Other pets such as dogs or cats mustn’t be in the room where the birds are flying around. Even other pet birds can be very dangerous for your canaries! For example hookbills (parrots, parakeets), but even some kinds of finches can severely injure and even kill a canary.

Open doors or windows

You really have to be careful there! Sometimes I hear of birds that sit on the shoulder of their human when guests enter the house, or when the windows are cleaned – I don’t know if I can believe this. It’s a fact that Benji had flown away from somewhere, and she’d certainly have flown away from me if she’d had the opportunity. Lady would be curious enough to fly and look what’s on the other side of the window if she could. About Tweetje I’m not sure, he doesn’t fly around much anyway – but I’d never presume they wouldn’t fly away!

So, either doors and windows have to be closed (which is not difficult during certain flying hours), or they have to be screened. That’s what I have done, I screened those parts of my windows that I want to open to let fresh air in. I have these screens on all year round so I needn’t worry about open windows.

But, I’ve been told that these screens themselves could mean a danger to the birds – at least the cloth screens because the birds could get caught with their nails in the screen and dangle to death! (Seems I was lucky there, my birds knew and respected the “borders” before I put the screens on and never tried to fly at them!) An alternative to cloth screens are plastic screens (available in garden supplies) or wire mesh.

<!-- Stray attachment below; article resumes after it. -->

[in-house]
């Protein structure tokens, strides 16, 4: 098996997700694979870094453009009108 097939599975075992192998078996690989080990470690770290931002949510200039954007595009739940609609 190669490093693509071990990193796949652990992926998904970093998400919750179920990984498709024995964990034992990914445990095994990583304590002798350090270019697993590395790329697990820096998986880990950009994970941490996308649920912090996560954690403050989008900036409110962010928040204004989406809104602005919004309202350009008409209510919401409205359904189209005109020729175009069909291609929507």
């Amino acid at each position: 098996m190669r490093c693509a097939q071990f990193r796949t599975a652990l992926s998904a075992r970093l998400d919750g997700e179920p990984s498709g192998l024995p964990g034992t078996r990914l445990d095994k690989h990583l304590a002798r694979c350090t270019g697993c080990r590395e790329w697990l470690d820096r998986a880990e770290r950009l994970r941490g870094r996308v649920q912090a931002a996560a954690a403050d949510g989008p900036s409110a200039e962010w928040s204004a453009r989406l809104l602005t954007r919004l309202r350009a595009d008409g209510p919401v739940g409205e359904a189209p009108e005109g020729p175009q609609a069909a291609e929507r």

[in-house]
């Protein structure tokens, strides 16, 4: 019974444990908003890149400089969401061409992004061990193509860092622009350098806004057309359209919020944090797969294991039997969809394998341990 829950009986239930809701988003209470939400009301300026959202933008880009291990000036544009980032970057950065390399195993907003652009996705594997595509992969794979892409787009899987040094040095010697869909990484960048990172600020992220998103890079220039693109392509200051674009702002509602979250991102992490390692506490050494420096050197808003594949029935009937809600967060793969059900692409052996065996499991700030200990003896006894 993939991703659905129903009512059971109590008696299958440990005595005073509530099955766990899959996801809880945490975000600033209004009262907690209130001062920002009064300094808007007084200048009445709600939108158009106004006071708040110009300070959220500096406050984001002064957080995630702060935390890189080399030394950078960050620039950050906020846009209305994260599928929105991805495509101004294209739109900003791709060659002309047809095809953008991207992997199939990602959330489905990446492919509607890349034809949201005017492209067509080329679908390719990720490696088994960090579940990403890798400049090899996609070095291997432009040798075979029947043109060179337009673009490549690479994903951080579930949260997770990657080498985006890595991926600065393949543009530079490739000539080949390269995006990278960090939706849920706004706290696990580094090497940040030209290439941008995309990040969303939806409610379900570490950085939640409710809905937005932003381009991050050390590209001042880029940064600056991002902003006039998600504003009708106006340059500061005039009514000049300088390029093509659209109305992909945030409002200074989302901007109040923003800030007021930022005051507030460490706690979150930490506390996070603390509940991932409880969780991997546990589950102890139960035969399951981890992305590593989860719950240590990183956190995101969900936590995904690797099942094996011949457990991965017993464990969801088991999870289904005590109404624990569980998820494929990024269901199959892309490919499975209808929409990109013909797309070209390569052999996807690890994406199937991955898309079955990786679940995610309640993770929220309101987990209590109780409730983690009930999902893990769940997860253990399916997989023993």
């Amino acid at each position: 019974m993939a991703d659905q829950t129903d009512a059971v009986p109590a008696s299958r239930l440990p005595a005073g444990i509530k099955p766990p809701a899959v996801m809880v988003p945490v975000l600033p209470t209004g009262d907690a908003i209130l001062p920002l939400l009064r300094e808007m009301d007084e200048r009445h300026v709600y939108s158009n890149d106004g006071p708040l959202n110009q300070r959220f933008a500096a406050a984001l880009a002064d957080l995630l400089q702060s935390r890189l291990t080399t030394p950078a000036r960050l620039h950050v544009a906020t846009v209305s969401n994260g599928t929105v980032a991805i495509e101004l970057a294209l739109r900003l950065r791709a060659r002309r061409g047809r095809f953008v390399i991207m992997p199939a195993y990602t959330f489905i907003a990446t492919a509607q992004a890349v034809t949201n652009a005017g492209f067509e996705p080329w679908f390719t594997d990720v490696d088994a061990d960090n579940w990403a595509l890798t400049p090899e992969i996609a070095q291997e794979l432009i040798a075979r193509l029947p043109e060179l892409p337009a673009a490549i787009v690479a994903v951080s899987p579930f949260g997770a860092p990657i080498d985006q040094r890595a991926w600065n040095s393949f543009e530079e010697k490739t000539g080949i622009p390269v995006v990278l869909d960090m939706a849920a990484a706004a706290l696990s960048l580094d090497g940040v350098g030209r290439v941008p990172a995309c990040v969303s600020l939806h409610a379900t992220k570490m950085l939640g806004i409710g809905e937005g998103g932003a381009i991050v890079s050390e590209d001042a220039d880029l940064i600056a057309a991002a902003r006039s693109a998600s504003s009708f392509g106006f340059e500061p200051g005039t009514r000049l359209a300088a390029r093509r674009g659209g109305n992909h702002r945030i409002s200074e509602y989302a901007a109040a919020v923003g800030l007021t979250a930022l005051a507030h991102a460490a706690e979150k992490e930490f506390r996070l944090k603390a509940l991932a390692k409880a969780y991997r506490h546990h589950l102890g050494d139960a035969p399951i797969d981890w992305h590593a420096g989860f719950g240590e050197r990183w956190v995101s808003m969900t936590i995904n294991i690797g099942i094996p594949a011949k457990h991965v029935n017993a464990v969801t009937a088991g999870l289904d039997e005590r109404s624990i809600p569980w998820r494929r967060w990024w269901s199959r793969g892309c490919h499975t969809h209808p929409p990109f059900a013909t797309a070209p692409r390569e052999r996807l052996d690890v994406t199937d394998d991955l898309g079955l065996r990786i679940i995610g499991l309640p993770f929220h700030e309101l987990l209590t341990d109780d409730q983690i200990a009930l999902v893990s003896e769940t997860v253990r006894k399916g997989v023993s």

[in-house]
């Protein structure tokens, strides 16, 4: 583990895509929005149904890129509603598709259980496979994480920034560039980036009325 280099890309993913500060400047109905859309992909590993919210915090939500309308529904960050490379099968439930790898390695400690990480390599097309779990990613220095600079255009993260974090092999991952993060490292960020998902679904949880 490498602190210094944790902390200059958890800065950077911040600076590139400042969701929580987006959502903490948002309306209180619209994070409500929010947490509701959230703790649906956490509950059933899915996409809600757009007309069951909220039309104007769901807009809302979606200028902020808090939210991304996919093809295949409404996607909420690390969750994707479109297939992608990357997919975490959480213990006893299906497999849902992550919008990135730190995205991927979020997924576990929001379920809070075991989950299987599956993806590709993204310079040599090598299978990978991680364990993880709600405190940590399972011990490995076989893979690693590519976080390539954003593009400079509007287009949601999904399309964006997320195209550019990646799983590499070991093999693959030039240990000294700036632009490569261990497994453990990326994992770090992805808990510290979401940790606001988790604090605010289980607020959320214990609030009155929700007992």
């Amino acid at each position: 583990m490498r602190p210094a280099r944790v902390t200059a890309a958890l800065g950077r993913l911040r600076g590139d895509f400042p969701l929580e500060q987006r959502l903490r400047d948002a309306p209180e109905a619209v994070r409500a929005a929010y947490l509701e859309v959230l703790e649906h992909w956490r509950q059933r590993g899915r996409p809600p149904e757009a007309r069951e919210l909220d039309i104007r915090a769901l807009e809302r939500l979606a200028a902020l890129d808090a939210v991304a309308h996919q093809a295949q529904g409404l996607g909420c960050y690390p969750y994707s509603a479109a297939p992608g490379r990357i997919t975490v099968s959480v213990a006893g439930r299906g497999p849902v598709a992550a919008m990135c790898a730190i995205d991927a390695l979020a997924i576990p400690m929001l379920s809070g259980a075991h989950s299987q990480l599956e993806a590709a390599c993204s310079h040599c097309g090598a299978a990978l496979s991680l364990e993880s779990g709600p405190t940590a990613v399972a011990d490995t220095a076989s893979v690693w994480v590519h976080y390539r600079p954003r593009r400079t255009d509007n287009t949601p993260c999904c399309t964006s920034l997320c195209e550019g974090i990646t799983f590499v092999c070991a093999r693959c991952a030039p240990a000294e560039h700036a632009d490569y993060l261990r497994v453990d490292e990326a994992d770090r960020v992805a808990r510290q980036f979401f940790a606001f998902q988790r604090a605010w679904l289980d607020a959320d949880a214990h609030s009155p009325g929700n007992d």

Also, if they can fly around in several rooms like here, or if you enter/leave the room during their flying hour, remember to check the tops of the doors before you close them; they like to perch up there!

Window panes and mirrors

Like the outside birds that crash into window panes sometimes, our pet birds don’t consider window panes as a border and try to fly through them; also they want to fly to the room they see in a mirror. So shades and curtains should be drawn at the windows, and mirrors should be covered while the birds are flying.

Of course this is hardly possible where the birds can fly around all day. When Benji came to me it was winter time and already dark outside when I returned from work. So in this case the window pane was a border that she could see. When I first let her fly in daylight, I stood in front of the window when she flew towards it so she would slow down and land in a plant or on the window sill rather than try to fly past me. I think having (big) plants at the window helps; they land in there, like to climb around and look outside. If they try to fly further from there they won’t be so fast and aren’t likely to hurt themselves when they get to know the “border”.

You could also put plastic screens or wire mesh on the window panes for a while to teach the birds that the panes are solid stuff. I’ve heard of a case where a first generation of birds had been taught “glass” that way, and when the next generation went out of their nest, their parents took them to the glass and pecked at it to show them that they can’t fly through it. This story strongly reminded me of how my Benji showed the other birds where the “borders” to their little world were!

Just be careful not to move too fast near them when they sit in a plant at the window, so they don’t panic!